6. The Quest for the Historical: Can Biblical Studies Lead Qur’anic Studies away from Theology?

Identity, Politics and the Study of Islam - Current Dilemmas in the Study of Religions - Matt Sheedy

James Crossley [+-]
St Mary's University, London
James Crossley is Professor of Bible, Society, and Politics at the St Mary’s University, London, U.K. He is the author of numerous articles in various academic journals, author of seven books, most recently Jesus and the Chaos of History: Redirecting the Life of the Historical Jesus (Oxford University Press, 2015), Jesus in an Age of Neoliberalism: Quests, Scholarship, and Ideology (Routledge, 2012), and The New Testament and Jewish Law: A Guide for the Perplexed (T&T Clark, 2010), and he has edited and co-edited three books, most recently Judaism, Jewish Identities and the Gospel Tradition: Essays in Honour of Maurice Casey (Routledge, 2014).

Description

This essay takes as its starting point the dispute between Aaron Hughes and Omid Safi on the state of Islamic Studies in North America, and the quests for historical “founding figures”, through a comparison with biblical studies. It will cover issues relating to “critics” and “caretakers”, Orientalism and metacritical approaches to scholarship, and the ongoing dominance of theology. It will provide arguments for the ways in which “critics” can promote their agendas in a way that creates some distance from “confessional” or “caretaker” approaches, including the significance of certain uses of social history. The essay will end with theses (or perhaps suggestions) for the critical historian of Jesus or Muhammad.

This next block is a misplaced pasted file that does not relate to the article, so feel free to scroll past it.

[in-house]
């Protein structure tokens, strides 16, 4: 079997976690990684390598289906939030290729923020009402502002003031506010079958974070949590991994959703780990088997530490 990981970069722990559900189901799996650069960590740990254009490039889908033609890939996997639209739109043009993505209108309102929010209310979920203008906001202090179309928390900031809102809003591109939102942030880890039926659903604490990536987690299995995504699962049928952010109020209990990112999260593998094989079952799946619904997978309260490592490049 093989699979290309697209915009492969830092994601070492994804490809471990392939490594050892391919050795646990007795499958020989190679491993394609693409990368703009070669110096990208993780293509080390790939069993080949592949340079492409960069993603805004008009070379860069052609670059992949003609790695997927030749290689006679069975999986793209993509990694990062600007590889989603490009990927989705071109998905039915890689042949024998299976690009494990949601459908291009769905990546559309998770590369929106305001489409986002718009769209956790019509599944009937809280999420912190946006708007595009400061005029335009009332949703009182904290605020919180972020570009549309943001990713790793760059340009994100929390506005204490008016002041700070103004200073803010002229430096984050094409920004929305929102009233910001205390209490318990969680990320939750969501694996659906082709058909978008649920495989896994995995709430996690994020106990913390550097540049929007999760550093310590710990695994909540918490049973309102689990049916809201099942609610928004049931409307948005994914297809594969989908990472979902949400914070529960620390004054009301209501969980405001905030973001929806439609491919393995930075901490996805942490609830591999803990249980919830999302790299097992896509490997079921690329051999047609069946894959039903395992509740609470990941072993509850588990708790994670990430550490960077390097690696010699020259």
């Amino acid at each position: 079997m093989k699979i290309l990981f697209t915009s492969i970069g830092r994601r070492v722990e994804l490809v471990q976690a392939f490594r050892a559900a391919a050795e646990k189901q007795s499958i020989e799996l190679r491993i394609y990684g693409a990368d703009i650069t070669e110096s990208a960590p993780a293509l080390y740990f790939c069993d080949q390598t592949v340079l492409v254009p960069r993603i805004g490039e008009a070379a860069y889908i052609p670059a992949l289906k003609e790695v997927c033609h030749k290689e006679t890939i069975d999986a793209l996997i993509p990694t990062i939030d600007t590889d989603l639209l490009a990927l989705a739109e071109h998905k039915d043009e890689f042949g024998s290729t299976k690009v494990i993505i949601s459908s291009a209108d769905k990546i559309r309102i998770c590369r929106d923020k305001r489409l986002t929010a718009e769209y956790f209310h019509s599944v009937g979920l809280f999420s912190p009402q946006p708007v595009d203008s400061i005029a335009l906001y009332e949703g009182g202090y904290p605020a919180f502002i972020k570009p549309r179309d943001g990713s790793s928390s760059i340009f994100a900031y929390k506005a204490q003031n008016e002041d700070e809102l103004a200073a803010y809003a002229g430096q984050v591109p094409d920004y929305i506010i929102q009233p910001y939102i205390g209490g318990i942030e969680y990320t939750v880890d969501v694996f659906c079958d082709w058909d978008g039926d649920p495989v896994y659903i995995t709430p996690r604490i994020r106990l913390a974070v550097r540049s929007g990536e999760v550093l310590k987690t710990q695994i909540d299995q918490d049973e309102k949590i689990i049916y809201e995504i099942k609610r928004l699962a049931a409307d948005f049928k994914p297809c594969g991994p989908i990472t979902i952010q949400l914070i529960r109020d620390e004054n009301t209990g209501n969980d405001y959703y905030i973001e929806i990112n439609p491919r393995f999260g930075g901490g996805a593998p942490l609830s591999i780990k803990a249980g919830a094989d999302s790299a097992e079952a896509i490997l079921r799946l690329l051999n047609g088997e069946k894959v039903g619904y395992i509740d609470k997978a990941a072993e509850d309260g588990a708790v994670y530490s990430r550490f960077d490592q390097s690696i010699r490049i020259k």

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Citation

Crossley, James. 6. The Quest for the Historical: Can Biblical Studies Lead Qur’anic Studies away from Theology?. Identity, Politics and the Study of Islam - Current Dilemmas in the Study of Religions. Equinox eBooks Publishing, United Kingdom. p. Oct 2018. ISBN 9781781794890. https://www.equinoxpub.com/home/view-chapter/?id=30339. Date accessed: 25 Nov 2017 doi: 10.1558/equinox.30339. Oct 2018

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